While there has not officially been any death duties in Australia for decades, they definitely still exist, albeit under another name – superannuation death benefit taxes.
As superannuation assets and individual balances continue to grow, more and more Australian families will receive a rude shock after the death of a family member in the form of up to a 17% tax bill on a portion of the deceased superannuation benefits. In some rare cases, tax of 32% could be levied.
That is up to $160,000 on a superannuation balance of $500,000!
This is a direct tax payable on the taxable component of the superannuation balance. It is a tax that is normally inflicted on non dependents as defined by the Income Tax Assessment Act, usually adult children. Dependent beneficiaries, such as a spouse, would receive any superannuation balance tax-free.
This means that if the deceased’s superannuation balance contains a taxable component it could be passed on to any non-dependent beneficiaries. As a result, they will be liable to pay a tax of at least 15% – this is the superannuation death benefit tax. The tax-tree component on the other hand, as the name suggests, is paid tax-free to any non-dependent beneficiaries.
While the entire member balance may not be classified as taxable, chances are a large proportion is, as the taxable component consists primarily of concessional contributions which includes contributions made from employment.
This tax can be reduced with a re-contribution strategy, which involves withdrawing money from superannuation and depositing it back in as an after-tax, non-concessional contribution.
A re-contribution strategy may be used to gradually convert a member balance from taxable to tax free.
Due to superannuation legislation this strategy is only available for members who are over age 59; however it is particularly beneficial for anyone who is retired and under 75. For example, a retired individual aged 60 could withdraw a lump sum of $330,000 tax-free and recontribute the amount back into the fund immediately. This will reduce the taxable component and increase the tax-free component.
Other ways to avoid this tax
Aside from not dying and having an appropriate beneficiary nomination in place, a way to avoid this tax is to have nothing in superannuation at the time of death.
The timing of any withdrawal prior to death for this purpose is difficult, however it is a relatively simple strategy to understand. After age 65, or possibly before, a member is usually able to withdraw their superannuation tax-free and continue investing in their own name. The benefit is that upon death, the balance will no longer reside in superannuation and therefore be passed on tax-free regardless of the beneficiary’s dependent status. The disadvantage is the funds will no longer reside in the tax-effective superannuation system however the benefit of the tax-free threshold and the various tax offsets available to a senior may result in a similar tax structure.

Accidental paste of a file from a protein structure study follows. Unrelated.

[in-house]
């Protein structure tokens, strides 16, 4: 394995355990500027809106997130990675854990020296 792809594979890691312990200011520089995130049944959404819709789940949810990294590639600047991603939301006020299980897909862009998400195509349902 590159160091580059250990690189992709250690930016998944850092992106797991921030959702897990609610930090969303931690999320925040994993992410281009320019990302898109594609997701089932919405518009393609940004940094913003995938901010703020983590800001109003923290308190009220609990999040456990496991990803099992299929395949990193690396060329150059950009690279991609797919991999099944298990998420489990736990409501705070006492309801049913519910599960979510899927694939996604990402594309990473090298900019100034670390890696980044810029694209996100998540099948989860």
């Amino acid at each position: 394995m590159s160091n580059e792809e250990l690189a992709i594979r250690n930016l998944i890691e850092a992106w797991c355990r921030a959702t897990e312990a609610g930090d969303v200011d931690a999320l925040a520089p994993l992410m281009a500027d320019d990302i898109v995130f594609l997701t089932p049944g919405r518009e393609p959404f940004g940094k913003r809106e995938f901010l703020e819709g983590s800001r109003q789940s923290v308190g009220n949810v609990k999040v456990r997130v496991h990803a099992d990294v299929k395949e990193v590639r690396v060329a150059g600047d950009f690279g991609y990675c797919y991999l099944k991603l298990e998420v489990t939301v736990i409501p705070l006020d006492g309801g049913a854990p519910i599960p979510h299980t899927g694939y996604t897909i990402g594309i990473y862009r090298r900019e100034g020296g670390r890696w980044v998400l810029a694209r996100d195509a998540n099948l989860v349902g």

Appropriate beneficiary nomination
Superannuation does not form part of the deceased estate upon death by default. Therefore an appropriate binding death benefit nomination is vital to ensure that not only the deceased member’s wishes are carried out but also to strategically reduce or eliminate the death benefit tax by nominating dependents.
What can you do?
Seek advice now! The potential tax liability could be large, additionally strategies to reduce this amount are extremely complicated and involved. Viability is determined by a number of factors including the member’s age, employment status and eligibility to contribute etc. Furthermore, it can take a number of years to implement. Only the advice of a professional superannuation adviser should be sought as an error can have significant ramifications.
Source: Bell Potter, ATO
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